siemens motor test
How to achieve high confidence in product quality while balancing costs.
by Nick Lang

In large industrial applications, often a medium voltage (MV) motor is contributing a large portion of the overall mechanical power and consuming a significant amount of energy. Maintaining these motors is likely mission critical for an application. Likewise, repairing or replacing large motors can pose an extreme impact to process and/or facility operations. Ensuring absolute reliability in a system is cost-prohibitive, but through pragmatic application of appropriate tests, one can still ensure high system reliability. 

Testing for MV motors can be extensive and covers a broad spectrum of topics. It is important to distinguish between which tests are standard, mandatory or optional. 

Factory acceptance testing (FAT) typically includes safety aspects and basic customer interface. The machine is tested for winding resistance, insulation resistance, polarization index, idle vibration, bearing temperature, etc. These tests are generally prescribed by national and international standards. 

motor testing

IMAGE 1: Typical flux path of a 4p induction machine at near synchronous speed (left) compared to the same machine during loop test (right) (Image courtesy of Siemens)

What to Expect From a Typical MV Motor FAT

Air gap inspection:
This is executed in two ways. Prior to assembly, the rotor outside diameter is measured in at least two locations as is the stator inside diameter where the difference is twice the radial air gap. After the rotor is inserted and supported in place by the bearings, a feeler gauge is used to verify the air gap dimension in at least four locations. The concentricity of the air gap is critical to smooth operation. Large air gap eccentricity can contribute to magnetic noise, vibration, increased losses and shaft current. In extreme cases, large air gap eccentricity combined with high air gap flux density and/or weak rotor structure can cause a magnetic pull strong enough to prevent motor startup where the rotor is physically contacting the stator.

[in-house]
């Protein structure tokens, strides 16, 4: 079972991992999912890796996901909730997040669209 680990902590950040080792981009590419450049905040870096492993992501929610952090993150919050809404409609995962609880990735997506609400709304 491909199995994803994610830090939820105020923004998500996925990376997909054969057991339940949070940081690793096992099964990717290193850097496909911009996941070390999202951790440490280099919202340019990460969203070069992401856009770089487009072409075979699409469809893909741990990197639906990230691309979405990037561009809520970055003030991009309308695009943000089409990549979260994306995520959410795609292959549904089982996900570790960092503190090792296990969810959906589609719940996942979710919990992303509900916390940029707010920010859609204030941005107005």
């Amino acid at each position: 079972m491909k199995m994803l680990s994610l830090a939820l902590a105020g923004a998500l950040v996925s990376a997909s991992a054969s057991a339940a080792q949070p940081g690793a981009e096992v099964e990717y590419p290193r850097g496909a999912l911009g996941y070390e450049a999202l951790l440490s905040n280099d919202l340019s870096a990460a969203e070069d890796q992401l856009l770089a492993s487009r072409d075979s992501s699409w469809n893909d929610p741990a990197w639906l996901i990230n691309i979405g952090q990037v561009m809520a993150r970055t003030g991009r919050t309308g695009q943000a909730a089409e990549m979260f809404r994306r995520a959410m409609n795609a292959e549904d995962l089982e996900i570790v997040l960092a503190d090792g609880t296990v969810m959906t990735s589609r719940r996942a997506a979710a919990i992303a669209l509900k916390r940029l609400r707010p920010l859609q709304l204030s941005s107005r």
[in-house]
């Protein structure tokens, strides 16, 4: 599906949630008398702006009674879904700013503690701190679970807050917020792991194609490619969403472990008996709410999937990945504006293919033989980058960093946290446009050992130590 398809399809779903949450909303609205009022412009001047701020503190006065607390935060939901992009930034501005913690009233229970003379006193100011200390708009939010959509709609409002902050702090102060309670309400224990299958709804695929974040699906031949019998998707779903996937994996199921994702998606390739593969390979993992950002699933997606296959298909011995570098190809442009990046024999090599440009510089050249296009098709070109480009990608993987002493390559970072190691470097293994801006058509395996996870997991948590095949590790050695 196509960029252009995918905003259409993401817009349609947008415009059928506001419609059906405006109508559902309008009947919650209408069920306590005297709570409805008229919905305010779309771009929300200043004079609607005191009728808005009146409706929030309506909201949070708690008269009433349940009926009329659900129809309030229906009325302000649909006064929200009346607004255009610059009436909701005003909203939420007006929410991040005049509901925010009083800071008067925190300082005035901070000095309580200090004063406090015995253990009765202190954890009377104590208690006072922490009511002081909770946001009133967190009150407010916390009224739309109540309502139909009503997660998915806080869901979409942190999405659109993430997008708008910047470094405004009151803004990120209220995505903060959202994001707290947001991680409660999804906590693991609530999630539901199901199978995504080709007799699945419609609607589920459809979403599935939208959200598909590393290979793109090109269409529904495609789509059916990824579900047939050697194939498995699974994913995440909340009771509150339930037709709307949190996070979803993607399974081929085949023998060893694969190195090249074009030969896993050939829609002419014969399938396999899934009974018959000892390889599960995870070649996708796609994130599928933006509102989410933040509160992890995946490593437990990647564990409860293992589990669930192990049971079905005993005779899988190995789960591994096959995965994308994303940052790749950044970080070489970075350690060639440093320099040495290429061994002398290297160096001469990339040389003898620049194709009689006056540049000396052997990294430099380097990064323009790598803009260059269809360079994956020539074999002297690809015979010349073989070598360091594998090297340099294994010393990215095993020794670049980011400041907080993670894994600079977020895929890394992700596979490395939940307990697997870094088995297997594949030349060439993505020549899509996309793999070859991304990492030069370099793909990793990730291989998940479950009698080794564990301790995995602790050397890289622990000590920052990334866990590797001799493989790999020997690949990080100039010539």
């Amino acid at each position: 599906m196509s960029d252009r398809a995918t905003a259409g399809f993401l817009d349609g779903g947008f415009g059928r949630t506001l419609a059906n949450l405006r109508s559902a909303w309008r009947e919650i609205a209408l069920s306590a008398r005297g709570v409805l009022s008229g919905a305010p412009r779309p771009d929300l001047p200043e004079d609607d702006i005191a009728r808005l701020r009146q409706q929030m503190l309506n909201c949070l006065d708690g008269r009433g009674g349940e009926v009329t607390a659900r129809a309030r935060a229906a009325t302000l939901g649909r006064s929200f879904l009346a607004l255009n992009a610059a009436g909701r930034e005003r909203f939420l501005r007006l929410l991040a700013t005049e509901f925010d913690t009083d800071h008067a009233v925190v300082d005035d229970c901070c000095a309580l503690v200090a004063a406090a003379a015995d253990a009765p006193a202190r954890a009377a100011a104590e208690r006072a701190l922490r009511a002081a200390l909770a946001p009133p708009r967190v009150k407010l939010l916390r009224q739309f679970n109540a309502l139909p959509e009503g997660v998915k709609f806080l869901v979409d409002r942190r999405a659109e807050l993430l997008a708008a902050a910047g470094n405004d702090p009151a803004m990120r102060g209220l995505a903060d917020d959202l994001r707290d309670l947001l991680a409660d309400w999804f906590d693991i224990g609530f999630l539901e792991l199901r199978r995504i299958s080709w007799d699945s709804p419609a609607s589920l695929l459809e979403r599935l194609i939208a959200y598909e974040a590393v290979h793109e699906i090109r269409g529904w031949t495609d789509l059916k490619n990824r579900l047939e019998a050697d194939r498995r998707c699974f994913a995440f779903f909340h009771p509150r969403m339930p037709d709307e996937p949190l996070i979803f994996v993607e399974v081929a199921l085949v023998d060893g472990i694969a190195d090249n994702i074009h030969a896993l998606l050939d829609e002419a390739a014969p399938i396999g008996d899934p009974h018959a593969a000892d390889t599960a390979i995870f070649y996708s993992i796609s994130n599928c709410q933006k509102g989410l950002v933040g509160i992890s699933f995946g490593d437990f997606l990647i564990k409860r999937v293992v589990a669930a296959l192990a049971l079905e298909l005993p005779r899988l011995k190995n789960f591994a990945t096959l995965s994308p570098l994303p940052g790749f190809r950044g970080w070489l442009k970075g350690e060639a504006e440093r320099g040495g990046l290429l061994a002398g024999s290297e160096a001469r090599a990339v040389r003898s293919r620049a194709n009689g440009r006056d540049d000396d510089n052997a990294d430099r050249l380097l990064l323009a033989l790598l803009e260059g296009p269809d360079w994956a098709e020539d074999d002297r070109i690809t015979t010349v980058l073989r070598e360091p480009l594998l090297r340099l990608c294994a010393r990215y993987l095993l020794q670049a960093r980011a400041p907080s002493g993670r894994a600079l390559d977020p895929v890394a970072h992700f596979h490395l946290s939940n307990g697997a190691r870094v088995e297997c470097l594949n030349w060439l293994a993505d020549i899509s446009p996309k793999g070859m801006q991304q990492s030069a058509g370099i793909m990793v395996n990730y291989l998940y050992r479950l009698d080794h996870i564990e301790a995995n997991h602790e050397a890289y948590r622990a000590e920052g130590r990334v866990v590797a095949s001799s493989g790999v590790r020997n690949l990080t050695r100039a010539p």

Bearing insulation resistance:
On motors that use a typical bearing system, flanking the motor at drive end and nondrive end, it is common to insulate at least the nondrive end bearing(s). This arrangement prevents the type of currents from flowing through the motor frame and shaft between the bearings that are generated by magnetic asymmetry. The asymmetry may be slight manufacturing variances, air gap eccentricity, unbalanced applied power, etc. Validating the insulation of the nondrive end bearing resistance may only be accomplished prior to complete assembly with the drive end bearing if the drive end bearing is uninsulated. Additional measures regarding bearing insulation must be taken if exposed to high common mode voltage, as is the case from certain inverters/topologies.

Preliminary alternating current (AC) high potential test:
The purpose of this test is generally related to personnel safety and validating integrity of the motor and accessory insulation. This is performed prior to applying three-phase power. Any failures or disturbances during this test will be limited to the capacity of the high potential test equipment. As it would be sized according to the leakage current of the devices tested, maximum current delivered during a failure is on the order of 2 amps before the voltage is interrupted, as opposed to the short circuit current available from a large transformer or generator.

Winding resistance:
This is measured phase to phase and/or in individual phases. This measurement should closely match the designed value, and the phase resistances should be well balanced. Aside from affecting machine performance, like what was described previously for air eccentricity, unbalanced winding resistance of a large machine can impose an unbalanced load on the connected power system.

Accessory testing:
As there are a variety of sensors and optional accessories included in most motors, they also require some form of validation. Temperature devices should be tested for operation wherever practical. Resistance temperature detectors (RTDs) and space heaters are easy to check element resistance and resistance to ground at ambient temperature, while other devices like solid state thermistors or thermostats may require cycling through the full operating temperature range to verify function. This is impractical in
some cases.

Insulation resistance and polarization index:
This measurement is typically performed in accordance with Institute of Electrical and Electronics Engineers (IEEE) 43.

With an applied direct current (DC) voltage, the current is measured. As the capacitance of the winding is charged from the applied voltage, a measurement is collected at one minute (insulation resistance) and held through 10 minutes. The quotient between these is referred to as the “polarization index.” This test is the most basic health check for a winding, indicating the winding is sufficiently clean and dry and that it is likely safe to apply power. Additional background on this topic can be found in the IEEE standard.

Locked rotor test:
By applying a torque arm to the shaft end and applying a reduced voltage, the locked rotor torque and current can be measured and extrapolated to full rated voltage. This test is critical for aggressive starting loads and for efficiency determination by equivalent circuit method as the locked rotor test is used in approximating the motors equivalent circuit parameters.

Preliminary idle run: